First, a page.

A photonic crystal is a periodic optical nanostructure that affects the motion of photons in much the same way that ionic lattices affect electrons in solids. Photonic crystals occur in nature in the form of structural coloration—and, in different forms, promise to be useful in a range of applications.
In 1887 the English physicist Lord Rayleigh experimented with periodic multi-layer dielectric stacks, showing they had a photonic band-gap in one dimension. Research interest grew with work in 1987 by Yablonovitch and John on periodic optical structures with more than one dimension—now called photonic crystals.
Photonic crystals can be fabricated for one, two, or three dimensions. One-dimensional photonic crystals can be made of layers deposited or stuck together. Two-dimensional ones can be made by photolithography, or by drilling holes in a suitable substrate. Fabrication methods for three-dimensional ones include drilling under different angles, stacking multiple 2-D layers on top of each other, direct laser writing, or, for example, instigating self-assembly of spheres in a matrix and dissolving the spheres.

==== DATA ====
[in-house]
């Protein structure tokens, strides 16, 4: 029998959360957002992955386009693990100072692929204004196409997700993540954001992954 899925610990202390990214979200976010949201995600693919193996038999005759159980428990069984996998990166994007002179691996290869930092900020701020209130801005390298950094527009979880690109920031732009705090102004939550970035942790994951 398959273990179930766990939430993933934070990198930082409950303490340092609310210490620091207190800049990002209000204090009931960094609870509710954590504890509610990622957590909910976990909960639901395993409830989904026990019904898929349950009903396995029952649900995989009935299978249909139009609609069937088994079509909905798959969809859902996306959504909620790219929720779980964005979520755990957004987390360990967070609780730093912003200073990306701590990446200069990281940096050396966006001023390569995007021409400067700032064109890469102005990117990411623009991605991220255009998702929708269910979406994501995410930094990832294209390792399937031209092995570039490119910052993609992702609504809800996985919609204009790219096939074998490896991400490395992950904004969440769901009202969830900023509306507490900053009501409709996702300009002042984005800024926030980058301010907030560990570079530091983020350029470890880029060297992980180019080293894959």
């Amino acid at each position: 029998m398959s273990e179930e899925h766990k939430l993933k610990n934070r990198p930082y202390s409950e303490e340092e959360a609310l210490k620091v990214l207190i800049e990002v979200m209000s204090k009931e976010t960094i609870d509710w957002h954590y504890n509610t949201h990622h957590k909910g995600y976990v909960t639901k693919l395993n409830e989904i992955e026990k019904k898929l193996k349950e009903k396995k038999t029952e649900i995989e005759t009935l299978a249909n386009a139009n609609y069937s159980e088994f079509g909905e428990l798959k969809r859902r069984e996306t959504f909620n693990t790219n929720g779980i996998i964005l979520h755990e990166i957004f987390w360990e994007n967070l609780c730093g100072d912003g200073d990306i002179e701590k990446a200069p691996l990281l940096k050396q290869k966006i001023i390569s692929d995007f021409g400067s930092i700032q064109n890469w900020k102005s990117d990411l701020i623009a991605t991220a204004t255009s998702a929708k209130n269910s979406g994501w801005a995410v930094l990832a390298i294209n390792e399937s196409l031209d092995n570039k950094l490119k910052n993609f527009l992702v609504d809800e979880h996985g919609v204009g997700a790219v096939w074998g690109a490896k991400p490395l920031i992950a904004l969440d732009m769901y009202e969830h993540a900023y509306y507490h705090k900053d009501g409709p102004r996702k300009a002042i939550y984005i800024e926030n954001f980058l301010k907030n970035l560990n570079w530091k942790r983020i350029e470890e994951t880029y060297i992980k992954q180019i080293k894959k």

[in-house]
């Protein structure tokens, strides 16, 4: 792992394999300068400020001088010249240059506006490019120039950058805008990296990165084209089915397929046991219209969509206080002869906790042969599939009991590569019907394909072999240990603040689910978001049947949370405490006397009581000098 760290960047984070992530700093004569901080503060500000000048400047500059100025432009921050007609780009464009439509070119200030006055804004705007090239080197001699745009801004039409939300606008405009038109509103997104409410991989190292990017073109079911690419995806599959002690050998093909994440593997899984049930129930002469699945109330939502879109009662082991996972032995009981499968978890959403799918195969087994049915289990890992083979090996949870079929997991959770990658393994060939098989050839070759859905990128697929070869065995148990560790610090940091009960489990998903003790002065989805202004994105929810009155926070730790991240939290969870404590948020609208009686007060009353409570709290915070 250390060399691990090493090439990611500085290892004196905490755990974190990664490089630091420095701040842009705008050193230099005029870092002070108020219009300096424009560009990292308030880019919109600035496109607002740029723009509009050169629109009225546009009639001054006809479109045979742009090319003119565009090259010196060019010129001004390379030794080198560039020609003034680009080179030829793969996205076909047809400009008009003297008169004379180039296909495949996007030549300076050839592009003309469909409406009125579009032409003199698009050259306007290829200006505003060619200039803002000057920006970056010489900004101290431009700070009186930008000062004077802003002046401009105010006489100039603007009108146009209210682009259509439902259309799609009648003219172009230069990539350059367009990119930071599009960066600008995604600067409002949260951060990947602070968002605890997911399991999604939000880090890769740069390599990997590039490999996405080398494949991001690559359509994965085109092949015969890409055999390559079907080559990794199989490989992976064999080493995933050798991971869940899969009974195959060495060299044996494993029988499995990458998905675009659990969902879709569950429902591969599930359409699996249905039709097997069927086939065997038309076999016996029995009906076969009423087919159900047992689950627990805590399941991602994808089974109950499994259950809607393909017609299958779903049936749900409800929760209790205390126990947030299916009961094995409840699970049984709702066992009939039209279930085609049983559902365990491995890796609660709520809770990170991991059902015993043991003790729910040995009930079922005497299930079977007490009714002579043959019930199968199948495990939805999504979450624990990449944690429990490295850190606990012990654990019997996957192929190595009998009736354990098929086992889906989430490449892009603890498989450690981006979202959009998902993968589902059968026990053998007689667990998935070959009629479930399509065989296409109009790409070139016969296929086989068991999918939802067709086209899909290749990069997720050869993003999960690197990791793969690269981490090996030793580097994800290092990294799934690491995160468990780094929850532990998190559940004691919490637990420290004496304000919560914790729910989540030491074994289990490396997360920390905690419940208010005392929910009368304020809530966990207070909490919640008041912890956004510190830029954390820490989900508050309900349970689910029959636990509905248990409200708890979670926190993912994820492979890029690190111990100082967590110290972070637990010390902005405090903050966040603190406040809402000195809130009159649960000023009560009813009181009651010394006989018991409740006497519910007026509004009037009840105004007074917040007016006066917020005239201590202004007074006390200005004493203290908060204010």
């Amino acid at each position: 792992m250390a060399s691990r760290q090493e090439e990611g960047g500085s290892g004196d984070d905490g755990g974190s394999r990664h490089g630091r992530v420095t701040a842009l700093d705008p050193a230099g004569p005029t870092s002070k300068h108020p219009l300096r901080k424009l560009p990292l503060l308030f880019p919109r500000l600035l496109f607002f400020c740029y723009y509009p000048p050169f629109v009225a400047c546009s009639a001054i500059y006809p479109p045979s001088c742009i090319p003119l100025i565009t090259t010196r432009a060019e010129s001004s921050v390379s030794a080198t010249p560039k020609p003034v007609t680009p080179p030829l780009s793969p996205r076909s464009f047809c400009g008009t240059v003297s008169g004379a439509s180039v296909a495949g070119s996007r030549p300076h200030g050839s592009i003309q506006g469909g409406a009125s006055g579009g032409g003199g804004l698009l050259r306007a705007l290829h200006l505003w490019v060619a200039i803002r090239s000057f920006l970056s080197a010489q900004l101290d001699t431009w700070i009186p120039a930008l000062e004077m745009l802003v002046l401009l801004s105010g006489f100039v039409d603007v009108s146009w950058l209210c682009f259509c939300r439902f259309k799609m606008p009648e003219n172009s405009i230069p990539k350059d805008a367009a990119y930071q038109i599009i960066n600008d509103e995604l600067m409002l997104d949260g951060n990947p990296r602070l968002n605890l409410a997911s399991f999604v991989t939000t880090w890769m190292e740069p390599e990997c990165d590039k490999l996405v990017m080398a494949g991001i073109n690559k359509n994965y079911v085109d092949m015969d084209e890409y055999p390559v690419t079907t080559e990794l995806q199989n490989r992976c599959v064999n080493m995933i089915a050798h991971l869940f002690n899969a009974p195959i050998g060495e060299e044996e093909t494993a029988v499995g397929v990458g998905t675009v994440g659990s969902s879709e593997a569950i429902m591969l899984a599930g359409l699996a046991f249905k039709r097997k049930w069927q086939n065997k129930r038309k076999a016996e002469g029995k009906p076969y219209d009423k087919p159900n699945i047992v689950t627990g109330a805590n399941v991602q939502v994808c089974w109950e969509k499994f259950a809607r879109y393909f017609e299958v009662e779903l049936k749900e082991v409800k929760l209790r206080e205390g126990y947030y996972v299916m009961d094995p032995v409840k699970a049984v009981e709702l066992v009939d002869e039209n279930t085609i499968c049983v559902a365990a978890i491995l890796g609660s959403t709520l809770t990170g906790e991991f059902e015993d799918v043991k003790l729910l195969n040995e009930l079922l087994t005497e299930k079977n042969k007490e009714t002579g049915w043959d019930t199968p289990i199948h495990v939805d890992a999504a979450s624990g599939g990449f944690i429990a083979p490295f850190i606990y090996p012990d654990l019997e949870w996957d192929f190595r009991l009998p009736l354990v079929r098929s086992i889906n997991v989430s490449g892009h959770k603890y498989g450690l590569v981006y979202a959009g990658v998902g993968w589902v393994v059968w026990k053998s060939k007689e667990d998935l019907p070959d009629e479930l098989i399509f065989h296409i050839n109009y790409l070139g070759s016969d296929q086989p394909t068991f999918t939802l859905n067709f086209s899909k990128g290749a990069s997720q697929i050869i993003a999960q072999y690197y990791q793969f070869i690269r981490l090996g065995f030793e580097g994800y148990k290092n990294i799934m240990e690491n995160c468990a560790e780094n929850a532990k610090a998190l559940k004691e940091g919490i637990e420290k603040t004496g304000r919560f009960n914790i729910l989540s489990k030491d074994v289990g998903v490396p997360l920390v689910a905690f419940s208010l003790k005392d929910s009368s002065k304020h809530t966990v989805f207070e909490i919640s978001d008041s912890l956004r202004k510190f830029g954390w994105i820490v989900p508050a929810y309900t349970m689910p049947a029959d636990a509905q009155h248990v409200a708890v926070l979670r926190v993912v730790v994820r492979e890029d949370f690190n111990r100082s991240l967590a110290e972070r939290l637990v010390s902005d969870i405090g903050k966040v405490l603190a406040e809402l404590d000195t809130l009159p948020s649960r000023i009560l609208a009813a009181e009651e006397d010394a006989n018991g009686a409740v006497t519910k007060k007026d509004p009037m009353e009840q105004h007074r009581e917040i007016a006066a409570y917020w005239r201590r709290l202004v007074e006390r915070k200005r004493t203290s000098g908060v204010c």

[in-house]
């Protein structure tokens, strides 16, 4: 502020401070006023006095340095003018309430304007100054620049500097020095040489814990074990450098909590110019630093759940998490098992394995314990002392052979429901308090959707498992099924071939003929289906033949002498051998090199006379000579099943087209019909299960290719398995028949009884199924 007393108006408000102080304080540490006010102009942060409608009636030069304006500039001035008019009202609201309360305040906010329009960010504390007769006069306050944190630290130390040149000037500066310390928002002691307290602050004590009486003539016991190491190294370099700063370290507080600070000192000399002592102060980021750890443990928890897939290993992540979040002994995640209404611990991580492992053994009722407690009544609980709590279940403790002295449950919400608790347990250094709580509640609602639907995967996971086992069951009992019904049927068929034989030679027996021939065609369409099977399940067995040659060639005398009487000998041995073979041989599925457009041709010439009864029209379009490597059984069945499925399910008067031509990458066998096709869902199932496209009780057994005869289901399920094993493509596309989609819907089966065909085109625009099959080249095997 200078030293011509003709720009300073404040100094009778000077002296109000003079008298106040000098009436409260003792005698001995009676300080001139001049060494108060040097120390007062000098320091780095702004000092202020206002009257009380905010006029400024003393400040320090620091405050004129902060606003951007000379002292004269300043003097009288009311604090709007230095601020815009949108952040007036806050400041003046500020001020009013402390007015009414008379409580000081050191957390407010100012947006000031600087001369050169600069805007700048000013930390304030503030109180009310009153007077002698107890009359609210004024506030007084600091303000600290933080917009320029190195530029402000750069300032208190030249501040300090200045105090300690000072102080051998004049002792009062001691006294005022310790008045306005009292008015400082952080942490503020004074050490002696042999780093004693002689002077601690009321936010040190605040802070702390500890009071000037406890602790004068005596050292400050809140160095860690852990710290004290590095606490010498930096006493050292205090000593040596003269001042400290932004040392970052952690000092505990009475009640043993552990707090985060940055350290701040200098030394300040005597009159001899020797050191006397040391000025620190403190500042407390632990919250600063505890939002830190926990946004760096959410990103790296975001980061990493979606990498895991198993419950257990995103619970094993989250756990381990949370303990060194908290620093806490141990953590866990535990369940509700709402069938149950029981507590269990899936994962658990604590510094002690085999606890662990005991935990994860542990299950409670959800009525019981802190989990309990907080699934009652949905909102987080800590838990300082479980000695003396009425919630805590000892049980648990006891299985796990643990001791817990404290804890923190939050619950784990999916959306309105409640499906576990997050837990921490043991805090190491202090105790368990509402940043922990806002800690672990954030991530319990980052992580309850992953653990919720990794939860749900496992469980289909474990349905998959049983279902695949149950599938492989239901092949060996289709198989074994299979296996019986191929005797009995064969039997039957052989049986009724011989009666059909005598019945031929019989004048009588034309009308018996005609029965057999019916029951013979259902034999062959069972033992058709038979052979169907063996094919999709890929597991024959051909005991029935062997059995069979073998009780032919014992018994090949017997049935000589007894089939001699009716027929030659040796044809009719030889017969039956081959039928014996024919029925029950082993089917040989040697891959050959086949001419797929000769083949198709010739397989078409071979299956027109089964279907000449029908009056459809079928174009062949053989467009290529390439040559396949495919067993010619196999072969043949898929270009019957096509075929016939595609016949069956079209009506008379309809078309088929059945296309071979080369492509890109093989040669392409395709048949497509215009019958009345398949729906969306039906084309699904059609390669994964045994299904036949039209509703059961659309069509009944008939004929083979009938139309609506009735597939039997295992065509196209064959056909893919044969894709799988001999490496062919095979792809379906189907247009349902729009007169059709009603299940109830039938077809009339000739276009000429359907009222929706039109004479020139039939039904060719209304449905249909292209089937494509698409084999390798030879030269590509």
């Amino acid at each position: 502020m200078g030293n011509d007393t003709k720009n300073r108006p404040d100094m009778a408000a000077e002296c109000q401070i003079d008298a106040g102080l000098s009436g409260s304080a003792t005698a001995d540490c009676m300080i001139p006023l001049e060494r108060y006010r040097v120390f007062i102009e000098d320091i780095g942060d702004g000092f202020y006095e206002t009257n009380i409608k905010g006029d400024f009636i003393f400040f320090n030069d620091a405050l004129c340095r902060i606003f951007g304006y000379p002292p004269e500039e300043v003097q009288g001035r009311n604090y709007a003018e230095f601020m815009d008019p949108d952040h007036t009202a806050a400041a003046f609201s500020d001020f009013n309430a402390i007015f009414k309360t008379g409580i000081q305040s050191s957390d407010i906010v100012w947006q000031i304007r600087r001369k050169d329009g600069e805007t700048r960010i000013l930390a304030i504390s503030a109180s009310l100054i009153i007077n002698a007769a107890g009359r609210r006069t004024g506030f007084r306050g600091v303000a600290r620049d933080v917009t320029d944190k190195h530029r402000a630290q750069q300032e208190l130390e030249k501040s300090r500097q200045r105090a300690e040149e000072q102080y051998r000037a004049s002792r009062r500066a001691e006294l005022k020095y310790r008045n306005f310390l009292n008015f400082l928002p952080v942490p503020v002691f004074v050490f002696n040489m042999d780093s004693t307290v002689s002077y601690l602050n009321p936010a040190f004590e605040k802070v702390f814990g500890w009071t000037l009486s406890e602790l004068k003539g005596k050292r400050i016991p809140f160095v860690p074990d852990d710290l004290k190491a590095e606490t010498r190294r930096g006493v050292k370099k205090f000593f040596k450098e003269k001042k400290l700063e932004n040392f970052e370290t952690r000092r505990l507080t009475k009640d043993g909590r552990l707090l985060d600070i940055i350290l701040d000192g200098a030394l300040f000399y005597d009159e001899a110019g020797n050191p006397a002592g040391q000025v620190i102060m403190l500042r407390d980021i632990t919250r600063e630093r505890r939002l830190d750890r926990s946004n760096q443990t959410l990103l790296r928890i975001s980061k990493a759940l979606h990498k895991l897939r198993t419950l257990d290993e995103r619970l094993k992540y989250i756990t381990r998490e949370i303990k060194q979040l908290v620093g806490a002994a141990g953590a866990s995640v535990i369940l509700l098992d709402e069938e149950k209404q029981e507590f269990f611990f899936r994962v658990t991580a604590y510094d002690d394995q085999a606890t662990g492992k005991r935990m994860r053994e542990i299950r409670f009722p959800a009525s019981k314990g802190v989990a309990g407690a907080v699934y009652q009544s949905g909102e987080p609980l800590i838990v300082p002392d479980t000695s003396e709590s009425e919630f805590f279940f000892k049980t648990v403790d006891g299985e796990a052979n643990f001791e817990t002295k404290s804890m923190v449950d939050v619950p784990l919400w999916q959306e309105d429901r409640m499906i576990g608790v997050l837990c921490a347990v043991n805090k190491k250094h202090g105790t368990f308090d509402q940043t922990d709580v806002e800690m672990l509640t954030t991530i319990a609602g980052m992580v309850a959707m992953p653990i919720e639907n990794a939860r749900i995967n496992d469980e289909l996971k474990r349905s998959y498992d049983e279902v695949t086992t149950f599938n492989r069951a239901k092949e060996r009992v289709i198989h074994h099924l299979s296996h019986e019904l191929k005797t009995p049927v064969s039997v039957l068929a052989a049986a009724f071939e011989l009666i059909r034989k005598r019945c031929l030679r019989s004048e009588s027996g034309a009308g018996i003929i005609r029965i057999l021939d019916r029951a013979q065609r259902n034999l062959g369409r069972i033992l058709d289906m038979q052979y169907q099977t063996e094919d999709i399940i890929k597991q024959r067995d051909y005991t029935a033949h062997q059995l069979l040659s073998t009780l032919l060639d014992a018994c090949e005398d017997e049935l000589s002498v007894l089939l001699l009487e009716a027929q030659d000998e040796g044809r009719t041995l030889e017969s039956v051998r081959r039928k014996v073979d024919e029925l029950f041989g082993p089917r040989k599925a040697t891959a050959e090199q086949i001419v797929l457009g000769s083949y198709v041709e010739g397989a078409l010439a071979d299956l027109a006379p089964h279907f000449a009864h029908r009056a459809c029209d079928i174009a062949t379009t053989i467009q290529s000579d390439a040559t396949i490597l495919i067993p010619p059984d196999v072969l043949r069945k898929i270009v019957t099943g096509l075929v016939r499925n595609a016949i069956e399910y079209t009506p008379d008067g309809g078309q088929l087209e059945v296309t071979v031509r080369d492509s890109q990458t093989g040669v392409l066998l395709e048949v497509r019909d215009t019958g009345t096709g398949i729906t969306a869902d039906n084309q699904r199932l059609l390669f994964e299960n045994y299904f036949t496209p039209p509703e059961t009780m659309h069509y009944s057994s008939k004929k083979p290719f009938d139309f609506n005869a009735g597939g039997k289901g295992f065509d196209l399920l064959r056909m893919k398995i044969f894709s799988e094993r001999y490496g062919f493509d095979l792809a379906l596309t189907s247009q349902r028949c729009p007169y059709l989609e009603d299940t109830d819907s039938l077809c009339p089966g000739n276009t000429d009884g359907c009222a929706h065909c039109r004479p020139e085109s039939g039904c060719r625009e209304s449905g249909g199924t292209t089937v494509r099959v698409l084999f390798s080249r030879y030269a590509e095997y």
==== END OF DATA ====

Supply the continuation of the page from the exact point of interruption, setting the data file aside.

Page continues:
Photonic crystals can, in principle, find uses wherever light must be manipulated. Existing applications include thin-film optics with coatings for lenses. Two-dimensional photonic-crystal fibers are used in nonlinear devices and to guide exotic wavelengths. Three-dimensional crystals may one day be used in optical computers.